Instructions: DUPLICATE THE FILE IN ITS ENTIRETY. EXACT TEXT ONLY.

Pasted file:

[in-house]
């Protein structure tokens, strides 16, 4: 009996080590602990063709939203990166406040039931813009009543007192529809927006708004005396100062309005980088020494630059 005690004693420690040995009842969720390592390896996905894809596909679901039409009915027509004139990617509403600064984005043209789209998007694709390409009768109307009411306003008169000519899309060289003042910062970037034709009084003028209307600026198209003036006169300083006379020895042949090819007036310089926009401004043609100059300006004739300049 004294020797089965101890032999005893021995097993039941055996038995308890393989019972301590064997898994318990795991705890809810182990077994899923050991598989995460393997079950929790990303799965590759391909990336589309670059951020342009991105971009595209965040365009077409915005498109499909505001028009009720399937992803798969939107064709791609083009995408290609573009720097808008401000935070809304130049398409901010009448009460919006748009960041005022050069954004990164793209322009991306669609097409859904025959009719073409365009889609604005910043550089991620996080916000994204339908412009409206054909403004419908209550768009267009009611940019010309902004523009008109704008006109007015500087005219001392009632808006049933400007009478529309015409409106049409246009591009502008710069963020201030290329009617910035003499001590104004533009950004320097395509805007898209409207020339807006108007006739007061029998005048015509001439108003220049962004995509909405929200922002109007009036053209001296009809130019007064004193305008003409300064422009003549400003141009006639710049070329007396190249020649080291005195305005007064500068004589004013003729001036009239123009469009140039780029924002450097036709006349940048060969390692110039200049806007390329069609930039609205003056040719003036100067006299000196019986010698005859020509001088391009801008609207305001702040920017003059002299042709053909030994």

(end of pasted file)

[in-house]
């Protein structure tokens, strides 16, 4: 009996080590602990063709939203990166406040039931813009009543007192529809927006708004005396100062309005980088020494630059 005690004693420690040995009842969720390592390896996905894809596909679901039409009915027509004139990617509403600064984005043209789209998007694709390409009768109307009411306003008169000519899309060289003042910062970037034709009084003028209307600026198209003036006169300083006379020895042949090819007036310089926009401004043609100059300006004739300049 004294020797089965101890032999005893021995097993039941055996038995308890393989019972301590064997898994318990795991705890809810182990077994899923050991598989995460393997079950929790990303799965590759391909990336589309670059951020342009991105971009595209965040365009077409915005498109499909505001028009009720399937992803798969939107064709791609083009995408290609573009720097808008401000935070809304130049398409901010009448009460919006748009960041005022050069954004990164793209322009991306669609097409859904025959009719073409365009889609604005910043550089991620996080916000994204339908412009409206054909403004419908209550768009267009009611940019010309902004523009008109704008006109007015500087005219001392009632808006049933400007009478529309015409409106049409246009591009502008710069963020201030290329009617910035003499001590104004533009950004320097395509805007898209409207020339807006108007006739007061029998005048015509001439108003220049962004995509909405929200922002109007009036053209001296009809130019007064004193305008003409300064422009003549400003141009006639710049070329007396190249020649080291005195305005007064500068004589004013003729001036009239123009469009140039780029924002450097036709006349940048060969390692110039200049806007390329069609930039609205003056040719003036100067006299000196019986010698005859020509001088391009801008609207305001702040920017003059002299042709053909030994």